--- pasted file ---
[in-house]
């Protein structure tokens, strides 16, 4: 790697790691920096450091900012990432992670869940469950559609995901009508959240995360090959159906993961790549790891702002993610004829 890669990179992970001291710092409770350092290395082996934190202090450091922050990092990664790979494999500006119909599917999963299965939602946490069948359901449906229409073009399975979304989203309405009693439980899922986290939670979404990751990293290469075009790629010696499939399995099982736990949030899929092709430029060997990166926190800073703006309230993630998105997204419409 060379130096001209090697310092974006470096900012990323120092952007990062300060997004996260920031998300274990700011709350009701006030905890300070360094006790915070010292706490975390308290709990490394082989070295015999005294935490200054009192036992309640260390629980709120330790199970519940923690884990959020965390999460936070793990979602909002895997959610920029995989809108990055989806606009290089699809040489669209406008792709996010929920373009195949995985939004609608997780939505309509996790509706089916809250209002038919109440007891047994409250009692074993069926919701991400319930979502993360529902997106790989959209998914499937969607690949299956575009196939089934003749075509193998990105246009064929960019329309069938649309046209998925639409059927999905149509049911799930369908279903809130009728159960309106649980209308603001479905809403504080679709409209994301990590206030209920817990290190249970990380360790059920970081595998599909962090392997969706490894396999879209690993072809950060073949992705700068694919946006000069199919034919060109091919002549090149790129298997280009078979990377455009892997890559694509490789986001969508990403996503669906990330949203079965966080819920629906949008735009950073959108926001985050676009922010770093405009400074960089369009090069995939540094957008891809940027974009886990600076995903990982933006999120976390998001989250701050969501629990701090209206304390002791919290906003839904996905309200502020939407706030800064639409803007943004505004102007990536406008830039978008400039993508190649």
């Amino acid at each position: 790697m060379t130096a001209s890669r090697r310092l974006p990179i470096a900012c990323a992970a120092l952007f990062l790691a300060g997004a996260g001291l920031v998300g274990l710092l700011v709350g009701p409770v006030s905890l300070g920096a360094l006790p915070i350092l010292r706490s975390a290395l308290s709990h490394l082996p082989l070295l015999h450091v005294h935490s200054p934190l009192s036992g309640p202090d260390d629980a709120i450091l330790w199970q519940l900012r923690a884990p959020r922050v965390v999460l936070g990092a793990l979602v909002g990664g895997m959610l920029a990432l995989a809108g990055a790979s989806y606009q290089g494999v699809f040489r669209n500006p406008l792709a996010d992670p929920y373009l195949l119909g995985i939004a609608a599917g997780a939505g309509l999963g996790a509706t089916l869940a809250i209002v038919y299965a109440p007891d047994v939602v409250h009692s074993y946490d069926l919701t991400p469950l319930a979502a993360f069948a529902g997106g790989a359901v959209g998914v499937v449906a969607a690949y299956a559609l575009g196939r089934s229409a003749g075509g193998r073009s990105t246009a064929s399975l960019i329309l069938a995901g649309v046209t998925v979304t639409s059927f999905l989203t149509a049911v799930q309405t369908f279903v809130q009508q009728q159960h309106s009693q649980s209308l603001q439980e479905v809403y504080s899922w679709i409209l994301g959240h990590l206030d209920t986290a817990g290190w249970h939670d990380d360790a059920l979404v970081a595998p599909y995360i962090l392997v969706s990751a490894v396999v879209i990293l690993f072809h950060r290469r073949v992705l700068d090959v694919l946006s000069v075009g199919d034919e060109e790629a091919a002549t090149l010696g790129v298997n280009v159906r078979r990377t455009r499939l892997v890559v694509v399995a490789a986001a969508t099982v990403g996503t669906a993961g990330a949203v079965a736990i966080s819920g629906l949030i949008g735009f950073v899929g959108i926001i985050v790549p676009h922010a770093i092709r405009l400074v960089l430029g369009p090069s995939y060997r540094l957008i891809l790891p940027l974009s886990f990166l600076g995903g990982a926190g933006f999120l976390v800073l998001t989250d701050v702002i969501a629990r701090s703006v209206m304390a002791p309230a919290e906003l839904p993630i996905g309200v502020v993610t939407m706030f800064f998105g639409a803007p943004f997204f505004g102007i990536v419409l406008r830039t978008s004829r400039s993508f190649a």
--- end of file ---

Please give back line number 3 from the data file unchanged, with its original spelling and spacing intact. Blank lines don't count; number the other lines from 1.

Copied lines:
């Amino acid at each position: 790697m060379t130096a001209s890669r090697r310092l974006p990179i470096a900012c990323a992970a120092l952007f990062l790691a300060g997004a996260g001291l920031v998300g274990l710092l700011v709350g009701p409770v006030s905890l300070g920096a360094l006790p915070i350092l010292r706490s975390a290395l308290s709990h490394l082996p082989l070295l015999h450091v005294h935490s200054p934190l009192s036992g309640p202090d260390d629980a709120i450091l330790w199970q519940l900012r923690a884990p959020r922050v965390v999460l936070g990092a793990l979602v909002g990664g895997m959610l920029a990432l995989a809108g990055a790979s989806y606009q290089g494999v699809f040489r669209n500006p406008l792709a996010d992670p929920y373009l195949l119909g995985i939004a609608a599917g997780a939505g309509l999963g996790a509706t089916l869940a809250i209002v038919y299965a109440p007891d047994v939602v409250h009692s074993y946490d069926l919701t991400p469950l319930a979502a993360f069948a529902g997106g790989a359901v959209g998914v499937v449906a969607a690949y299956a559609l575009g196939r089934s229409a003749g075509g193998r073009s990105t246009a064929s399975l960019i329309l069938a995901g649309v046209t998925v979304t639409s059927f999905l989203t149509a049911v799930q309405t369908f279903v809130q009508q009728q159960h309106s009693q649980s209308l603001q439980e479905v809403y504080s899922w679709i409209l994301g959240h990590l206030d209920t986290a817990g290190w249970h939670d990380d360790a059920l979404v970081a595998p599909y995360i962090l392997v969706s990751a490894v396999v879209i990293l690993f072809h950060r290469r073949v992705l700068d090959v694919l946006s000069v075009g199919d034919e060109e790629a091919a002549t090149l010696g790129v298997n280009v159906r078979r990377t455009r499939l892997v890559v694509v399995a490789a986001a969508t099982v990403g996503t669906a993961g990330a949203v079965a736990i966080s819920g629906l949030i949008g735009f950073v899929g959108i926001i985050v790549p676009h922010a770093i092709r405009l400074v960089l430029g369009p090069s995939y060997r540094l957008i891809l790891p940027l974009s886990f990166l600076g995903g990982a926190g933006f999120l976390v800073l998001t989250d701050v702002i969501a629990r701090s703006v209206m304390a002791p309230a919290e906003l839904p993630i996905g309200v502020v993610t939407m706030f800064f998105g639409a803007p943004f997204f505004g102007i990536v419409l406008r830039t978008s004829r400039s993508f190649a």